I like using the reel mower, as long as the grass hasn't gotten too tall -- I'm short and it's hard to get good leverage behind the reel mower to push thru taller grass.

With the reel mower, you need to be sure there aren't sticks in your mowing path -- sticks will jam up the blades like nobody's business. It's easy to pull them out, but it's easier to just walk the yard beforehand and pick them up before you start mowing.

The biggest drawback for me to using the reel mower is that I usually end up cross-cutting the yard to get a nice cut and not have "wild hairs" sticking up all over the place. Cross-cutting our front yard at a leisurely pace takes me about 45 minutes; our backyard takes about 15-20 minutes. (Ironically, it doesn't take half as long when I use the gas mower and only go across each area once. Go figure!)

Holly said...

heather, i do all the yard work at my house and i have a craftsman 19" deck mulching corded electric mower and a ryobi electric trimmer with all the attachments (weed-eater, edger, tiller, blower/vacuum) which is also corded. and i love both. i had the trimmer before the lawn mower so i was used to the cord. both work great and we have had normal size city residential yards. people used to say our old back yard was big and it had no problems there. both are so easy to use. i love both because i can start them no problem. when my husband was recovering from brain cancer he wasn't strong enough to start our old gas lawn mower so i knew when it was time to get a new one, i wanted electric with an easy start. what i have learned with mowing with a corded mower is you have to figure out a pattern so that you are mowing in lines that don't cross over your cord. i start at one side and work my way to the other so i am working away from the cord. i don't know if that explanation paints a picture of how i do it, but i don't have any problems with the cord. i bought one of those cord reels and put a 100' cord on it so it's easy to reel it back up. my old neighbor had a cordless one and he had to charge it a long time to be able to get his yard done in one job but i say if it dies and you have to charge it that just means you get to take a break. also, he didn't let his grass get so tall that the mower couldn't handle it. neither did i. and if i did, i'd just adjust it all the way up, which is easy, go over then lower it. but i rarely let that happen. another nice thing about it is that it's only a little louder than a vacuum cleaner so i can mow early in the morning when it's cooler and not have to even think about waking up my neighbors. yes, i'm that nice of a neighbor. i think my corded mower is the best thing i could have bought. it's super easy to use.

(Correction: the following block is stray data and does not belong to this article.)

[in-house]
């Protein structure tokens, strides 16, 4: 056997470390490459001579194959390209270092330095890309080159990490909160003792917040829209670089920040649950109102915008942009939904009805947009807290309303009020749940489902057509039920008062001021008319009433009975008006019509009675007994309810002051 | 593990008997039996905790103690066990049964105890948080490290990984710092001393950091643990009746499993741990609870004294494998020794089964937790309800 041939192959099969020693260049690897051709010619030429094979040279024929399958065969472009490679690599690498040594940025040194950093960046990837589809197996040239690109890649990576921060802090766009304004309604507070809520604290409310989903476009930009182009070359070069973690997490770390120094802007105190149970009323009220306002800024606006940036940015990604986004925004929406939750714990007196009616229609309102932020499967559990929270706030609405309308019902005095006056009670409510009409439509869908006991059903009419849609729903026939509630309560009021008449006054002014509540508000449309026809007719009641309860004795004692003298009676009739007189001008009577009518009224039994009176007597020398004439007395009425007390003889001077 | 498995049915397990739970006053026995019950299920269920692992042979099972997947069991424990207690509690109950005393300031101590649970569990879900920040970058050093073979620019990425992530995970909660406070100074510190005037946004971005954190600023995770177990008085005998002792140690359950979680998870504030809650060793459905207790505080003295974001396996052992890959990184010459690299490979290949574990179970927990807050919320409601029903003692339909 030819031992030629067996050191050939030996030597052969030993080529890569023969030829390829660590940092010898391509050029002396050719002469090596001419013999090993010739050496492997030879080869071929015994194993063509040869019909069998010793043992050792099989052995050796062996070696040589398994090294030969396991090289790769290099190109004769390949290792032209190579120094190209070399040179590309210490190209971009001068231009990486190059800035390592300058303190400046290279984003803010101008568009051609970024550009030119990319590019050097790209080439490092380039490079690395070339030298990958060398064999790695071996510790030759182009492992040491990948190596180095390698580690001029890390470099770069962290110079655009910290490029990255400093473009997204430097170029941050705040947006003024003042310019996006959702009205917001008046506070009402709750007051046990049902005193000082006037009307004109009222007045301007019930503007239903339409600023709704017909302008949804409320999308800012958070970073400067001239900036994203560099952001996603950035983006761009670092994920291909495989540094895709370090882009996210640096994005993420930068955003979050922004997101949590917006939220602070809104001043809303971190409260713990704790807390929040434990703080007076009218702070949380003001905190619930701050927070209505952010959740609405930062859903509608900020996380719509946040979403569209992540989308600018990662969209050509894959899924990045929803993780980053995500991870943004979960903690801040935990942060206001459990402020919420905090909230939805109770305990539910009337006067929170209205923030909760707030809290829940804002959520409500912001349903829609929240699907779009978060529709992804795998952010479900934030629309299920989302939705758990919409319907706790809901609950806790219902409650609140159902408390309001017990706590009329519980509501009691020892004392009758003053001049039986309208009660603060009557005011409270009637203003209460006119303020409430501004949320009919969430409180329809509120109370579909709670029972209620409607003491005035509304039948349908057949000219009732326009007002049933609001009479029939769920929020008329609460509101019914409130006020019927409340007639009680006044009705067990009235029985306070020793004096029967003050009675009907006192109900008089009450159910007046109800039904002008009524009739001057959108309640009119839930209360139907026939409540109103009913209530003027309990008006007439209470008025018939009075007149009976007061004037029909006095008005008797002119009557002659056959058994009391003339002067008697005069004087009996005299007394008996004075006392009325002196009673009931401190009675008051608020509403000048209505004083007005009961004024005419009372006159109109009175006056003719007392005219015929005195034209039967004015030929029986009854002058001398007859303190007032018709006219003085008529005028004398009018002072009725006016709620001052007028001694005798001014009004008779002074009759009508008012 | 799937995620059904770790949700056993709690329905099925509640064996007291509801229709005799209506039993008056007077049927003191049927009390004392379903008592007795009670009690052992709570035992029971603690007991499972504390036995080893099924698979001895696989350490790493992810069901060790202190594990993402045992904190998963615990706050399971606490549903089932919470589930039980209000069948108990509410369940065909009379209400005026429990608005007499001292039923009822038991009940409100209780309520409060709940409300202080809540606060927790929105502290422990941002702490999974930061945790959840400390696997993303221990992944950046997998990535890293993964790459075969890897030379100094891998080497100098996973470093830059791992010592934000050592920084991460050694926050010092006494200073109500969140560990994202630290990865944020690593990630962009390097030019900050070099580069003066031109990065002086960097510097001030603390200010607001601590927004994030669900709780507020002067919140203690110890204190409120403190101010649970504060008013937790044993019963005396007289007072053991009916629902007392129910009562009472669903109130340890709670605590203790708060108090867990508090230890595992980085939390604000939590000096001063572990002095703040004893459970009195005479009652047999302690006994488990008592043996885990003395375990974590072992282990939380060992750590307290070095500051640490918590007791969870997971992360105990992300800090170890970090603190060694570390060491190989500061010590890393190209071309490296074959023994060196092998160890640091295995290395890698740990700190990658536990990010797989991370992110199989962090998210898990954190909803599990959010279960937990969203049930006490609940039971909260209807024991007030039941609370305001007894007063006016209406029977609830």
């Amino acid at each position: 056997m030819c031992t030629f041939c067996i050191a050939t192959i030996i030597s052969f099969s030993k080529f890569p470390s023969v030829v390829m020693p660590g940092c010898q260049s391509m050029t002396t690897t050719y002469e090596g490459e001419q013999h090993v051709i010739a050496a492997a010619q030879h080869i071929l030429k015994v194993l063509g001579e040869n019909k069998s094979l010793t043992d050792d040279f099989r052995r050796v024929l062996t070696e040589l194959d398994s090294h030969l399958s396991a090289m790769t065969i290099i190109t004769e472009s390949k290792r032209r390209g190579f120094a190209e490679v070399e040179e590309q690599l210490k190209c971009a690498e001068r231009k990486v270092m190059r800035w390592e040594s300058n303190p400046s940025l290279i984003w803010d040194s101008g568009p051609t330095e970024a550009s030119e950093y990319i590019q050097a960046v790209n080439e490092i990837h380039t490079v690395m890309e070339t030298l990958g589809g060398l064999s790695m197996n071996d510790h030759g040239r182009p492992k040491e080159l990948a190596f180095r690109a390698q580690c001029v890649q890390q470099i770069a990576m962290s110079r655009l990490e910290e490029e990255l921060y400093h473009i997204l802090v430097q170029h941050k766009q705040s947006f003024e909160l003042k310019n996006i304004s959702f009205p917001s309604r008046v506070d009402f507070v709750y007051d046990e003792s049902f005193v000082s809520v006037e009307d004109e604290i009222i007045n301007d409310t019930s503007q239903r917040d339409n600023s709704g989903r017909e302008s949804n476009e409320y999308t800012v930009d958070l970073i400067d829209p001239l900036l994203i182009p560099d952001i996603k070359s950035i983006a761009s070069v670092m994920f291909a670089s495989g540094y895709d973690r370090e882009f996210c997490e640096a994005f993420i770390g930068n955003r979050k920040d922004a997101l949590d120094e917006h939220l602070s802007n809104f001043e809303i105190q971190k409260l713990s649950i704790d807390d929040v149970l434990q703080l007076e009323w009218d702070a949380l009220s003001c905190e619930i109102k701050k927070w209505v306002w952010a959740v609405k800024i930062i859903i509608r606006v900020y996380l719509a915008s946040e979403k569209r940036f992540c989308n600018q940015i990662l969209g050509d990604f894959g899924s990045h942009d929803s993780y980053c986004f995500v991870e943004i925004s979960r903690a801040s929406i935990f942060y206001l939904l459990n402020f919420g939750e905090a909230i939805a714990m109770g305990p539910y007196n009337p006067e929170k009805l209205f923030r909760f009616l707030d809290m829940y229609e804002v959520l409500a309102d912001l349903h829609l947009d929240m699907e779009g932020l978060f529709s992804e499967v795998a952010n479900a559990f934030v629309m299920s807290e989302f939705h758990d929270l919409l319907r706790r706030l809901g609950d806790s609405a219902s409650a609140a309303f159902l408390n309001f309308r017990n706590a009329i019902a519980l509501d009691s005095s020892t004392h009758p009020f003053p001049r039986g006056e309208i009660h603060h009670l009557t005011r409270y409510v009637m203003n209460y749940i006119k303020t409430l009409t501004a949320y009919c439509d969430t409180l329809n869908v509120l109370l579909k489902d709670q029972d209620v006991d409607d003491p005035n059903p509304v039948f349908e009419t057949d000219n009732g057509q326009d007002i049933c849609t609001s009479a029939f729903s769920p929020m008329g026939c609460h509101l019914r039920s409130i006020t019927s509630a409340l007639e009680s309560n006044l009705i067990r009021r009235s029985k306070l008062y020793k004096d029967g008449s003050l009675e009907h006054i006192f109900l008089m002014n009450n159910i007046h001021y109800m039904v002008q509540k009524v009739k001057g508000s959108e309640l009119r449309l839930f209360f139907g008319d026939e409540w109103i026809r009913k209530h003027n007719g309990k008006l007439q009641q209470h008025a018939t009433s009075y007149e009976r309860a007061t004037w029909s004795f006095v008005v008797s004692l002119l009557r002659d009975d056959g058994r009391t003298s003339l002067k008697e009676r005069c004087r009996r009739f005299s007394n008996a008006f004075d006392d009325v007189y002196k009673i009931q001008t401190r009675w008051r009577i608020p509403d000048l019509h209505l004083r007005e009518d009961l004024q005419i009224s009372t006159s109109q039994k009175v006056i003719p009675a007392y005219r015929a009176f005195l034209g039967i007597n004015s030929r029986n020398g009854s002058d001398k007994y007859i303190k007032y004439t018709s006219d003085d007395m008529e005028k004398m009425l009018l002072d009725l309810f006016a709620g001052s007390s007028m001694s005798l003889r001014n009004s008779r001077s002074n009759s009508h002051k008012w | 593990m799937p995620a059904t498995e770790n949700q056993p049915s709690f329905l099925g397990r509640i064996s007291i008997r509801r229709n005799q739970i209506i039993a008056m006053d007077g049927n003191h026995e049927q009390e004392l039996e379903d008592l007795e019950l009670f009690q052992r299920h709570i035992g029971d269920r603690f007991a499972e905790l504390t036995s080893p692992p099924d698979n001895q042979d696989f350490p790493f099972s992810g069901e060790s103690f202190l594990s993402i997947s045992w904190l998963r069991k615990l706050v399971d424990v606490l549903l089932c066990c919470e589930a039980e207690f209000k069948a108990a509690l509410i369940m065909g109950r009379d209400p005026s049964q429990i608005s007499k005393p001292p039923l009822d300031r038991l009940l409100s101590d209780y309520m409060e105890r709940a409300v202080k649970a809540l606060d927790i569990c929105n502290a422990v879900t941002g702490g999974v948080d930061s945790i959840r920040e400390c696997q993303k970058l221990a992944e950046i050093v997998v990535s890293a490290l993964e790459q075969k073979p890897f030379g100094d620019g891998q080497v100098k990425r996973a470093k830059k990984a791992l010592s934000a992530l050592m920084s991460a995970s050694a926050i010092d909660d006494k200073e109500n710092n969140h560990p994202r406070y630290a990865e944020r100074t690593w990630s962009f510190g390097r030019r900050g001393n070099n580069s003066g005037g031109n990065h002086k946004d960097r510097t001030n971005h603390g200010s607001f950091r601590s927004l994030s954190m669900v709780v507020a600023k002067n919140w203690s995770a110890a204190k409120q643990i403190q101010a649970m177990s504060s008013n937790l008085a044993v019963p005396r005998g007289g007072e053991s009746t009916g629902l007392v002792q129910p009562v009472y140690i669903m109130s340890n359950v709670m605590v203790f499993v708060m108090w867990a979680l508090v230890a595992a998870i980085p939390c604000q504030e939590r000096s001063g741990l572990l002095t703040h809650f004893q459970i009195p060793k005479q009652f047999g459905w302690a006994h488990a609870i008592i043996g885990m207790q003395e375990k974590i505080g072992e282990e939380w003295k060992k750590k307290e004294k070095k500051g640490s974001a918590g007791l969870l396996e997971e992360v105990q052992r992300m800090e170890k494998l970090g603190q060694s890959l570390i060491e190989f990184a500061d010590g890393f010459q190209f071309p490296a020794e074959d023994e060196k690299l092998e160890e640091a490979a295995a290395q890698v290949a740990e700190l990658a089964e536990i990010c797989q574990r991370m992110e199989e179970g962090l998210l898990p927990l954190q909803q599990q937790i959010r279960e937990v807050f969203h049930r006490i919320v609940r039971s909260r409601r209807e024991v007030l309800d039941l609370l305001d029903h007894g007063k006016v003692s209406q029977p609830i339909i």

Heather @ SGF said...

philip - The reel mowers (at around $100) are really tempting, aren't they?

My sister-in-law saw my post on Facebook and told me to check with my brother Jared who used one just a few years ago. His only complaint was that you just can't let the grass get very long or the reel mower won't work. Since I'm at home most of the time, that shouldn't be a problem. Unless we go on holiday...

Thanks for the links and reviews of the Neutron! Sounds like a cool mower and I definitely think I'd prefer cordless.

Kate - I'm thinking the cord would drive me nuts too. There are cordless versions, but they are a bit more expensive. Thanks for the advice!

Kelly - I'm thinking the same thing. Thanks!

Ruthie - I'd love to be able to get away with just a weed wacker. Of course, if we end up covering the rest of the backyard in veggie beds, we may have to do that anyway. For now, we definitely need a mower, but I'll be dreaming about your tiny yard... :)

Glenda - Thanks for the advice. It seems pretty easy to just wander around and pick up random sticks before I mow, although I'll have to be particularly careful around the area where we turn the compost bin. There's no telling what's lurking there! Question for you though... What do you mean by crosscutting?

Holly - I know exactly what you mean about ease of starting things up. The gas mower we have not only has a pull cord, but it also has a rechargeable battery for a key start. Needless to say, I always use the key. It's really nice to have that option!